• EEG rhythm recorded from the surface of the scalp during REM sleep is Beta.
  • Collection of sero-sanguineous fluid in the scalp is limited to individual bone.
  • LOOSE SUBAPONEUROTIC TISSUE (Layer 4) is a “dangerous area” because it allows spread of infection even, by way of the emissery veins, to intracranial structures.
SCALP: Soft tissue which covers the clavira of skull.

 LAYERS OF SCALP:  CONSISTS OF FIVE LAYERS

1. Skin:

  • Thick and hairy.
  •  Adherent to the epicranial aponuerosis through the dense superficial fascia.

2. Close network of Connective tissue (superficial fascia):

  • Contain vessels and nerves; highly vascular layer.
  • The scalp gapes when cut, & blood vessels are held open by the dense connective tissue, resulting in bleeding that should be arrested by pressure.

3. Aponuerosis (galea aponeurotica) with occipitofrontalis muscles:

  • It is freely movable on the pericranium along with the overlying and adherent scalp and fascia.
  • On each side it is attached to the superior temporal lines.
  • Anteriorly, it receives the insertion of the frontalis.
  • Posteriorly, receives insertion of the occipital bellies.

4. Loose areolar (Subaponuerotic) tissue:

  • Containing the emissery veins & allowing free movement of layers 1 to 3 as a unit.
  • Layer 4 is a “dangerous area” because it allows spread of infection even, by way of the emissery veins, to intracranial structures.

5. Pericranium (outer periosteum of skull):

  • Loosely attached to the surface of the bones, but is firmly adherent to the sutures where the sutural ligaments bind the pericranium to the endocranium.
BLOOD SUPPLY:
   
ARTERIAL SUPPLY:
  • IN FRONT OF AURICLE-
  1. Supratrochlear
  2. Supraorbital
  3. Superficial temporal arteries
  • BEHIND THE AURICLE-
  1. Posterior auricular
  2. Occipital arteries

VENOUS DRAINAGE:

  • Supratrochlear+ supraorbital→ angular vein→ FACIAL VEIN.
  • Superficial temporal+ Maxillary vein→ RETROMANDIBULAR VEIN→ divides into anterior and posterior division.

Anterior division+Facial vein→common facial veins→ INTERNAL JUGULAR VEIN.

Posterior division+Posterior auricular vein→External jugular vein→SUBCLAVIAN VEIN.

Occipital vein->suboccipital plexus

LYMPHATIC DRAINAGE:

  • Lymph vessels from the frontal region above the root of the nose drain into the submandibular nodes.
  • Vessels from rest of the forehead,temporal region,upper half of the lateral auricular aspect and anterior wall of the external acoustic meatus drain into superficial parotid nodes, just anterior to the tragus ,on or deep to the parotid fascia.
  • The occipital region of the scalp is drained by the occipital nodes,and partly by the vessel that runs along the posterior borderof the sternocleidomastoid to the lower deep cervical nodes
  • A strip of the scalp above the auricle drains to the upper deep cervical and retro auricular nodes.
  • The retro auricular in turn drain to deep cervical.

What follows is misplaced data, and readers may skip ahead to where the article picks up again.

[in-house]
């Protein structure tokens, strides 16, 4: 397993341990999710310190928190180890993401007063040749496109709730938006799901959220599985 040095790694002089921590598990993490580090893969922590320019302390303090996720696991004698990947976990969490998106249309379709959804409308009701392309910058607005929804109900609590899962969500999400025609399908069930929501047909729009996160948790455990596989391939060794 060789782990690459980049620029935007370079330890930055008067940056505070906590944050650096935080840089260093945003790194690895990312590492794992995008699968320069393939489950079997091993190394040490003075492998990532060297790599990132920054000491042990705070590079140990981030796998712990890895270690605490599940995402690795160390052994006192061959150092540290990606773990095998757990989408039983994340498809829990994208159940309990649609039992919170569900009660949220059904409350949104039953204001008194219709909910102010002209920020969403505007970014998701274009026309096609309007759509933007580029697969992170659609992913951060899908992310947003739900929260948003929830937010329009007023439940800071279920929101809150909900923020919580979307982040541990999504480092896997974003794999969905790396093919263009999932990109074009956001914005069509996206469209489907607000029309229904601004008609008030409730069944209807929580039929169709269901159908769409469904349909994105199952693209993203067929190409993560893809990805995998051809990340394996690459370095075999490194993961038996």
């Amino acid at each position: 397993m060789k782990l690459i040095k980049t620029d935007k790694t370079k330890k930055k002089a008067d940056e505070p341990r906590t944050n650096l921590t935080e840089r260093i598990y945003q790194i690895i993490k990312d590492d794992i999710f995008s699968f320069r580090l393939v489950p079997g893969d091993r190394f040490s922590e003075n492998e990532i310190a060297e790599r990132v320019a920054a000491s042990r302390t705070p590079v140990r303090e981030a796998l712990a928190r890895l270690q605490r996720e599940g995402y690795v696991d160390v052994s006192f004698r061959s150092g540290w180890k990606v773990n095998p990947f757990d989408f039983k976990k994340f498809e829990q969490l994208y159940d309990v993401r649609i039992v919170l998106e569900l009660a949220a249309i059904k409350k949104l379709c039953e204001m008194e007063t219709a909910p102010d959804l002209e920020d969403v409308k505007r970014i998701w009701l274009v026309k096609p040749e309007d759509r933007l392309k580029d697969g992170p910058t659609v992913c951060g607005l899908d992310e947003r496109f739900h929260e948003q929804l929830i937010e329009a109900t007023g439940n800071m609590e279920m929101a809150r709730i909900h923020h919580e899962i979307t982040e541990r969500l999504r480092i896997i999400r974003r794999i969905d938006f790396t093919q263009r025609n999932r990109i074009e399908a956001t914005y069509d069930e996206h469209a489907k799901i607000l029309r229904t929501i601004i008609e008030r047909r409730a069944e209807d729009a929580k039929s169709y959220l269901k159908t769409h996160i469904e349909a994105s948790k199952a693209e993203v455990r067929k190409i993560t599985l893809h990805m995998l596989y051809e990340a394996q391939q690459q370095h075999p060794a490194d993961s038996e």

NERVE SUPPLY:

  • Scalp supplied by ten nerves on each side.
  • Five nerves (4 sensory and one motor) enter scalp in front of the auricle.
  • Remaining five (4 sensory one motor) enter behind the auricle.          

IN FRONT OF AURICLE (SENSORY)

BEHIND THE AURICLE (SENSORY)

SUPRATROCHLEAR branch of the Frontal (Opthalmic div. of trigeminal nerve)

POSTERIOR DIVISION OF GREATER  AURICULAR (C2,C3) from cervical plexus

SUPRAORBITAL branch of Frontal

(Opthalmic division of trigeminal nerve)

LESSER OCCIPITAL (C2), from cervical plexus

ZYGOMATICOTEMPORAL, branch of zygomatic   nerve (Maxillary division of trigeminal nerve)

GREATER OCCIPITAL (C2, dorsal ramus)

AURICULOTEMPORAL branch of mandibular division of trigeminal nerve.

THIRD OCCIPITAL (C3, dorsal ramus)

(MOTOR)

(MOTOR)

TEMPORAL BRANCH OF FACIAL NERVE

POSTERIOR AURICULAR BRANCH OF FACIAL      NERVE

 CLINICAL ANATOMY:

  1. SEBACEOUS CYST- due to collection of sebum as a result of obstruction of sebaceous cyst, secondary infection may sets in.
  2. Scalp wounds bleed profusely-  because elastic fibres of underlying galea aponuerotica prevent initial vessel retraction, the wounds may be associated with significant blood loss which can result in clinical shock.
  3. Scalp flaps -used in craniofacial surgery for correction of congenital deformity,for release of craniosynostosis, treatment of craniofacial fractures and for repair of scalp defects after excision of skin tumors.
  4. Hemostasis in scalp wound is best achieved by pressure over wound.
  5. When suturing scalp lacerations, it is essential to control all bleeding points before repairing the scalp itself.
  6. It is necessary to tie off larger arterioles and veins and use bipolar diathermy to control smaller arterioles and veins.
  7. Repair of scalp require full thickness tension sutures because galea aponuerotica will otherwise gape as the occipital and frontal bellies contract.
  8. Lacerated wound appears as incised wound in scalp.
  9. Failure to control bleeding points  can result in significant hematomas, often subgaleal, leading to breakdown of the orginal wound and sometimes necessitating surgical drainage.
Don’t Forget to Solve all the previous Year Question asked on SCALP & SUPERFICIAL TEMPORAL REGIION